I’ve become a data fiend. I read all kinds of information about diet and the role diet plays in health. I find any essay, article or scientific report that addresses these questions. As I have mentioned before, the data tends toward the very basic facts of eating: whole grains, veggies, and fruit can make a difference in one’s overall health.
This blog, a mishmash of thoughts on Buddhism, meditation, diet, exercise, and the occasional philosophical perspective, is a report of my journey, plain and simple. As I have made changes to my physical self, I’m reporting the outcomes and the progress.
So, as I have researched, read, and otherwise wondered about my particular diet plan, I am constantly checking what’s out there, the information available, and doing my own investigations on what types of foods I should eat. My primary care physician, a man who looks at my overall health and wellbeing, promoted the Whole30 diet over the plant-based diet I am on. He warned me about increasing insulin and glucose levels in my blood work as representative problems in my approach.
This idea, that whole grains in particular can result in insulin spikes and overall a concern about the glucose levels in my body led me to research this particular topic. Simply put, is there specific, established evidence that whole grains cause insulin spikes and an increase in insulin being produced by my pancreas?
Reading information in the popular press, one can find a huge number of books and articles like Big Fat Surprise, or The Case Against Sugar. Similarly blogs with reports of the danger of eating “carbs” abound from Sustainable Dish to Good Fats Blog. In one case in particular, an author promoted coconut oil as a “healthy” food warning that the American Heart Association’s diet recommendations “might kill you.”
This one phrase struck me, “Why Coconut Won’t Kill You, But Listening to the American Heart Association Might!” An author claiming that a national organization, that bases it’s reputation on extensive scientific research, is going to kill you is provocative. The author cites a blog and an organization founded by author Nina Teicholz for her primary source material.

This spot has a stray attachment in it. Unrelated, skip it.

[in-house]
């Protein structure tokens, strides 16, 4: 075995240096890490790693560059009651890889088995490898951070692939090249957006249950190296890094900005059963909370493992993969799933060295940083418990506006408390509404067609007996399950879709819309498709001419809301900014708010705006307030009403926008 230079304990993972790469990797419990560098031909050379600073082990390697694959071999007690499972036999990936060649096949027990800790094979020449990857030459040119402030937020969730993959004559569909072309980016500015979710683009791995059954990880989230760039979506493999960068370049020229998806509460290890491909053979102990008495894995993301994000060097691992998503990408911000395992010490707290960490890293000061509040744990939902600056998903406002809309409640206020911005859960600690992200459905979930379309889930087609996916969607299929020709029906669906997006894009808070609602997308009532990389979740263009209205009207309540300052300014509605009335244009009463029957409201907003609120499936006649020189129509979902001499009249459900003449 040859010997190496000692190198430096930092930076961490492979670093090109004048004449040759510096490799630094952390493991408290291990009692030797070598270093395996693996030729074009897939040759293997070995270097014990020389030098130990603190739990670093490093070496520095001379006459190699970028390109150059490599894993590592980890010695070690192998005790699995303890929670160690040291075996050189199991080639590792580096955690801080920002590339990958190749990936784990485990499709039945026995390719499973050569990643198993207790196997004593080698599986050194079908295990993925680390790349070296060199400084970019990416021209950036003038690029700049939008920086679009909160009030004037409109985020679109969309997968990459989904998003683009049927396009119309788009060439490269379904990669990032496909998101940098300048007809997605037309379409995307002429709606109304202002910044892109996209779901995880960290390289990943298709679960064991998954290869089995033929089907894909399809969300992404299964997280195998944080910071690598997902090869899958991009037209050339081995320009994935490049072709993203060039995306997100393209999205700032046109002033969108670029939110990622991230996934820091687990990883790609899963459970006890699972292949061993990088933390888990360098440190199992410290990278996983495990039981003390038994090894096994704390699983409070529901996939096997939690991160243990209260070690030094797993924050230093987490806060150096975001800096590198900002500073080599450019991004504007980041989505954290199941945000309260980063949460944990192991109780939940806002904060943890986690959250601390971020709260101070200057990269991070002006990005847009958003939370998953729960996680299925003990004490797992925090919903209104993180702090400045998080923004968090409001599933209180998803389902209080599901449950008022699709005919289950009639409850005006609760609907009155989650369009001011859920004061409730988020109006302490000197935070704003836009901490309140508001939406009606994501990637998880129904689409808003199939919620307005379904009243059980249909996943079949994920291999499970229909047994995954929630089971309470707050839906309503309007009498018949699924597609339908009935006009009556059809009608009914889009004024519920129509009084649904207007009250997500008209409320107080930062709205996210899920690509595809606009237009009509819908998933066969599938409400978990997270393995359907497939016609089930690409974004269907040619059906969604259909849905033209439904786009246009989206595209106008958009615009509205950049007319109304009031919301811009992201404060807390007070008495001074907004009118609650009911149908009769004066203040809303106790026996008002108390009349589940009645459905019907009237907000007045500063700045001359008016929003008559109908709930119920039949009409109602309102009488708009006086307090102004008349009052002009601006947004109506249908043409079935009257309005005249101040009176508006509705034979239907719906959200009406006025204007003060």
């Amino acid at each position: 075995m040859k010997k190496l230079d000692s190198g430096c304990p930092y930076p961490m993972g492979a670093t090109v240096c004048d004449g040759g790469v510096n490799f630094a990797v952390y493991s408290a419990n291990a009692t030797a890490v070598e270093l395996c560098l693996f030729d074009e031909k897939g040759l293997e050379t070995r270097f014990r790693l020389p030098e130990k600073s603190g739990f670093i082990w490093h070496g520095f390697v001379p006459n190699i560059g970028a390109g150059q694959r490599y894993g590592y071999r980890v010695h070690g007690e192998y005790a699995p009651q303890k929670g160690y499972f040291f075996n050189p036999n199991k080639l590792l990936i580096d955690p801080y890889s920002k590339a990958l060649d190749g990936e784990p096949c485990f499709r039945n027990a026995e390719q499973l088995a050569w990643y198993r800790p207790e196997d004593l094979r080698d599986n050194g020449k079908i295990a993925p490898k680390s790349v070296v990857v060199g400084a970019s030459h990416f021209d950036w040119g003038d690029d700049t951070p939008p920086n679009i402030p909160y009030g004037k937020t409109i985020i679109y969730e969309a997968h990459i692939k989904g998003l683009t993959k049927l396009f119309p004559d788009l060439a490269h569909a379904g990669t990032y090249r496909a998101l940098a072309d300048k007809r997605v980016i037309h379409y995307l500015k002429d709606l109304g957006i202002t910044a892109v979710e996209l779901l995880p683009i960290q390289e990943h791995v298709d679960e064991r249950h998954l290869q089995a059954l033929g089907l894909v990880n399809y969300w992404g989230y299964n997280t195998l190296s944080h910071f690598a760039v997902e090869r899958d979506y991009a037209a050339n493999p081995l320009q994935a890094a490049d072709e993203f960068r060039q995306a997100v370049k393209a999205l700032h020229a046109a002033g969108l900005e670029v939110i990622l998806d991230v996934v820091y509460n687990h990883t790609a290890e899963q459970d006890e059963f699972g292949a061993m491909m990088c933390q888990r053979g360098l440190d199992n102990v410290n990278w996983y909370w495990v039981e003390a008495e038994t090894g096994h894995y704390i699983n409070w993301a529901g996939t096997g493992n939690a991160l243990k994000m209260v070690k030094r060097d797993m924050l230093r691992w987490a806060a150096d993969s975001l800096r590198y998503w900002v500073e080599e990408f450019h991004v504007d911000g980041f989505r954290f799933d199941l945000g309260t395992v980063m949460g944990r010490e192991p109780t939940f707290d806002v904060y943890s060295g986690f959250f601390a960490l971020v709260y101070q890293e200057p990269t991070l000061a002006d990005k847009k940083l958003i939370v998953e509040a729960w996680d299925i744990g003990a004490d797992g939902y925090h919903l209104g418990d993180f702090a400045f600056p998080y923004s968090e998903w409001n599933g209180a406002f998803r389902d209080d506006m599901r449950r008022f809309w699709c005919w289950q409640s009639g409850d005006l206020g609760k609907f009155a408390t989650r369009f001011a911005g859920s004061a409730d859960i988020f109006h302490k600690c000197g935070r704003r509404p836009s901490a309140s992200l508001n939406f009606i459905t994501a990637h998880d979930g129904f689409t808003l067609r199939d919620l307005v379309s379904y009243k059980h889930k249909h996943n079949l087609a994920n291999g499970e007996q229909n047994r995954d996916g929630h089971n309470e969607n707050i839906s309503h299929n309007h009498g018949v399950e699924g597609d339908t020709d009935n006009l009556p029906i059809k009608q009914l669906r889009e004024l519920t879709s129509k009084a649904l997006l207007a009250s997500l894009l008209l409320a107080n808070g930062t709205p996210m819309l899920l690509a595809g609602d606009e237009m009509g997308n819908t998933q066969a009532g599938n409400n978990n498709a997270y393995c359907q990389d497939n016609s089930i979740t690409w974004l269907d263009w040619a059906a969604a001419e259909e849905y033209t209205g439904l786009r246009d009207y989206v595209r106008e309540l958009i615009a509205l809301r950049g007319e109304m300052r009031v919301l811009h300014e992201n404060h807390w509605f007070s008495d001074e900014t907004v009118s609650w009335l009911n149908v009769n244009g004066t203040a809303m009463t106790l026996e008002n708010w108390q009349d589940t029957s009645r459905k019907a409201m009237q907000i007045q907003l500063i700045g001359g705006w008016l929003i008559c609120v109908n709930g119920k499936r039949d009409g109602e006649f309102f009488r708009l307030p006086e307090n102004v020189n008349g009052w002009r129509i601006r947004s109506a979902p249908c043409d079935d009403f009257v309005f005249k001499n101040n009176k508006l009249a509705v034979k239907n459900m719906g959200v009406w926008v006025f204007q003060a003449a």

Nina Teicholz, the author of Big Fat Surprise, suggests that eating high fat foods rich in saturated fats do not contribute to heart disease (a generalization of her work). As I researched the work of this author, I found this review. The chapter by chapter review reveals that Ms. Teicholz relied extensively on works by Gary Taubes. Taubes similarly promotes the “bad carb” idea of eating in his book Good Calories, Bad Calories. The thesis in these books, that eating certain animal proteins and saturated fats are necessary and good for one’s body, is challenged by many, if not most, studies on diet and disease.
The spread of the mantra against eating carbs or that eating fats are a “healthy choice” in a diet is widespread. In my particular case, I followed much of this prescription for years. Low carb, high-ish protein. More specifically, I have eaten, in the past, a high protein diet as a means of losing weight. It worked. I lost weight. I went into ketosis or I ate a specific set of vegetables and meat that met guidelines of low carb, high fat or protein. I ate this diet for years. I exercised. I rode in 100 mile bike races, backpacked across the Rockies, worked out at gyms, walked almost every night. I developed cardiovascular disease. A very real fact.
Was my disease something that developed as a result of animal protein and fats? I don’t know. Chemically my blood work was always good…low cholesterol numbers, slightly elevated glucose, not one doctor recommended anything other than losing the few pounds I carried.
In the six months since my MI, my switch to a plant-based diet resulted in improvement in all of my blood markers. I am testing my blood chemistry about every three months. The first test, in November, revealed Cholesterol 154, LDL 90, HDL 46, Glucose 130. In January, Cholesterol 98, LDL 40, HDL 43, Glucose 100. March 8th, Cholesterol 89, LDL 38, HDL 43, Glucose 60. The changes, as you can see from this brief sample, are significant and sustained.
The data indicate that something important is happening in my blood chemistry. What are the factors that might be affecting these changes? First, diet. I eat plants, whole grains, no oil, meat, or dairy. Completely plant-based. Second, exercise. While I exercised before the MI, I am more consistent with exercise. I added back into my exercise interval training two days a week. I spin, use a treadmill, ride my road bike, and walk each night. I have collected all exercise on a Polar V800 watch and track everything I do, day in and day out. I will upload my exercise plan in my next post. Similarly, I’ve tracked my diet and keep a tally of what I have eaten. I’ll post the spreadsheet of that as well.
Overall, it is my thesis that a low carb, high protein diet including saturated fat got me to this place. Getting me out of the trap, I switched to a plant-based diet with the hypothesis that such a diet will transform my blood chemistry and, possibly, reverse my heart disease. So far, the data indicate, but do not prove, that a plant-based diet can help transform blood chemistry. My next post will provide the details.